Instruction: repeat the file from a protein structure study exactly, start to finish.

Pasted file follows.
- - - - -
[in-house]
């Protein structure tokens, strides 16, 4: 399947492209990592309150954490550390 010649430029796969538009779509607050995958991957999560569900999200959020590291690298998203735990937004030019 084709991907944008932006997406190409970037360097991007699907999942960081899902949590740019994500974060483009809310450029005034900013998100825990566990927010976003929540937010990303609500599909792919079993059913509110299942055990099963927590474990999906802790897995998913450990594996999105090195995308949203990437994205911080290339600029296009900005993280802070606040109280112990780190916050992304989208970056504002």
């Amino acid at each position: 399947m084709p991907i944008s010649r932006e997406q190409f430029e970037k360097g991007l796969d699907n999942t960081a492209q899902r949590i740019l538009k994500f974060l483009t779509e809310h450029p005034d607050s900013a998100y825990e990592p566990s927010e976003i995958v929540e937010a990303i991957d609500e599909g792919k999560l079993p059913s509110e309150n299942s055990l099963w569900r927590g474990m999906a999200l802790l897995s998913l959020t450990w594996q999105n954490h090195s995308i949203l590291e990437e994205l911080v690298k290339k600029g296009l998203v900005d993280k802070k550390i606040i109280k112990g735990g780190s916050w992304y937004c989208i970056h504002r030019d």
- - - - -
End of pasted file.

[in-house]
């Protein structure tokens, strides 16, 4: 399947492209990592309150954490550390 010649430029796969538009779509607050995958991957999560569900999200959020590291690298998203735990937004030019 084709991907944008932006997406190409970037360097991007699907999942960081899902949590740019994500974060483009809310450029005034900013998100825990566990927010976003929540937010990303609500599909792919079993059913509110299942055990099963927590474990999906802790897995998913450990594996999105090195995308949203990437994205911080290339600029296009900005993280802070606040109280112990780190916050992304989208970056504002």
């Amino acid at each position: 399947m084709p991907i944008s010649r932006e997406q190409f430029e970037k360097g991007l796969d699907n999942t960081a492209q899902r949590i740019l538009k994500f974060l483009t779509e809310h450029p005034d607050s900013a998100y825990e990592p566990s927010e976003i995958v929540e937010a990303i991957d609500e599909g792919k999560l079993p059913s509110e309150n299942s055990l099963w569900r927590g474990m999906a999200l802790l897995s998913l959020t450990w594996q999105n954490h090195s995308i949203l590291e990437e994205l911080v690298k290339k600029g296009l998203v900005d993280k802070k550390i606040i109280k112990g735990g780190s916050w992304y937004c989208i970056h504002r030019d």